If you use a Light Type of Spot or Point, the light’s rays – and therefore, projected image – will spread out as they travel further away from the light, meaning the resulting image will appear different sizes on layers that are different distances from the camera. (The one exception to his is if the light and the camera are both the same distance from the layers.) Move the light closer to the layers than the camera to make the projected image appear larger on layers that are farther away; move the light back to make the projected image shrink with distance. If you use a Light Type of Parallel, the projected image will always appear to shrink with distance.
Managing the relative position of gels is the same as gobos: We suggest parenting the gel layer to the light, and moving them as a group. If the gel layer becomes visible in the scene, and you don’t want it to be, set its Casts Shadows option to Only. You can even use gels as if they were gobos: If a portion of a gel layer set to 100% opacity is black, its shadow (and therefore projected light) will be black, even if its Light Transmission value is cranked up to 100%. The black areas of gels therefore act the same was as opaque areas of gobos, with more control in that you can tint the gel layer to get colored “darkness” (such as inky blue or dark sepia shadows).
3D lighting in After Effects is powerful. However, this power comes at a considerable cost when it comes time to render – especially if you are using shadows (which the gobo and gel tricks described here require). If render times become an issue, ask yourself if you need exactly the effect produced by accurate 3D space, or if an approximation that hints at 3D will do.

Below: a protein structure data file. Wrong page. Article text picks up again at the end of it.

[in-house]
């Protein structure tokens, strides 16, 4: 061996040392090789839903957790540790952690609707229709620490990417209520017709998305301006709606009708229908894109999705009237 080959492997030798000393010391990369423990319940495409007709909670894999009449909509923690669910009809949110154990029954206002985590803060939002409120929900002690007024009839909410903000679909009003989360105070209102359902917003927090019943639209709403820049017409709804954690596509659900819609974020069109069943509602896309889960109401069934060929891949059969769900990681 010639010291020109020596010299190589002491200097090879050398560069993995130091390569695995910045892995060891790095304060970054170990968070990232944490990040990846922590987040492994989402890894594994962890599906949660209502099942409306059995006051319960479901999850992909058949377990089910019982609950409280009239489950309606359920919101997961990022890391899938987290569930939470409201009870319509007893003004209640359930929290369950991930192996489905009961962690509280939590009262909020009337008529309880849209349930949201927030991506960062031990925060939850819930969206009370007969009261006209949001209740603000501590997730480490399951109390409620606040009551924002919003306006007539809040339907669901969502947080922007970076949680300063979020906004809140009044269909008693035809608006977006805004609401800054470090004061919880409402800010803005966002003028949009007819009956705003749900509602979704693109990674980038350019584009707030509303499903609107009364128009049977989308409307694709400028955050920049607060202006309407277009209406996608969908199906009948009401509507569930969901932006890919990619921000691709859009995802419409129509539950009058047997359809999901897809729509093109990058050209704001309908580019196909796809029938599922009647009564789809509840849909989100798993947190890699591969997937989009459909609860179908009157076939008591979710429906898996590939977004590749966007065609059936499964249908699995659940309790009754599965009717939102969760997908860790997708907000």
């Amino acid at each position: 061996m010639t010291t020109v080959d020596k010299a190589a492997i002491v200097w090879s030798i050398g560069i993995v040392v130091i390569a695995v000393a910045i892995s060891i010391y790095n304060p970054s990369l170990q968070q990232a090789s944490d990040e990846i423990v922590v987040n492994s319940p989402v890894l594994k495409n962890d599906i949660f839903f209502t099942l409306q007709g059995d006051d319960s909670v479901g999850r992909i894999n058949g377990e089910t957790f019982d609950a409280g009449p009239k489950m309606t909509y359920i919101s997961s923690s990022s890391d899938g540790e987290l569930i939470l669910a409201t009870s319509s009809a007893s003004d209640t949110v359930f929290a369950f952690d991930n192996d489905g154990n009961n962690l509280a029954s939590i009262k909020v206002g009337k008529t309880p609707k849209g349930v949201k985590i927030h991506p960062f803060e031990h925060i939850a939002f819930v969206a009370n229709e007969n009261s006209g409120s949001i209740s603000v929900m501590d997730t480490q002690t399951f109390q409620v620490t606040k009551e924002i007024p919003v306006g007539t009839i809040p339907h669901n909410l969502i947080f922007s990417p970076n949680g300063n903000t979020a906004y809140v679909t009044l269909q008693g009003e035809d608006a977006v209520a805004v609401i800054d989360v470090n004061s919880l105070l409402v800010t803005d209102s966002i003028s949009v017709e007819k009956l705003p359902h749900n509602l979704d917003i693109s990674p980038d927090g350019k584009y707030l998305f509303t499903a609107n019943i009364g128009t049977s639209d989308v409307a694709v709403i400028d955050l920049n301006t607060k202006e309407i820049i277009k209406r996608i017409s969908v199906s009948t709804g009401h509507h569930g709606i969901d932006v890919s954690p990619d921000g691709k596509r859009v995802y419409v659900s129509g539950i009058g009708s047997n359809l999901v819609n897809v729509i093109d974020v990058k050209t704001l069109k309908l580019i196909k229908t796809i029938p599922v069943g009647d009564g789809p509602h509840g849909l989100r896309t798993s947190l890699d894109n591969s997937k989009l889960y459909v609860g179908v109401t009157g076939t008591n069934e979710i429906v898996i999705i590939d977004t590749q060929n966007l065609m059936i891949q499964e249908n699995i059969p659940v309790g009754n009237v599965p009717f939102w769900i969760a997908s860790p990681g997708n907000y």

For example, many gel and gobo-like effects can be faked by placing a 2D layer on top of a composite, and applying it using different transfer modes. If you want to give the impression of this “light” being bent by the objects it is “illuminating,” bring your final comp and the lighting layer into a new comp, and use the Displacement Map effect to warp the lighting layer based on the image from the final comp. Similar looks, as well as other shadow casting tricks, can be created using third party effects such as Composite Suite from Digital Film Tools.
Remember: In motion graphics, quite often you aren’t trying to create reality; you’re trying to create something even cooler than reality – so go ahead and experiment with all of the tools at your disposal!
The first installment in this series – an overview, with helpful information on the Material Options – can be found here. The second installment – which focused on tips and tricks for conventional shadows – can be found here.
The content contained in our books, videos, blogs, and articles for other sites are all copyright Crish Design, except where otherwise attributed.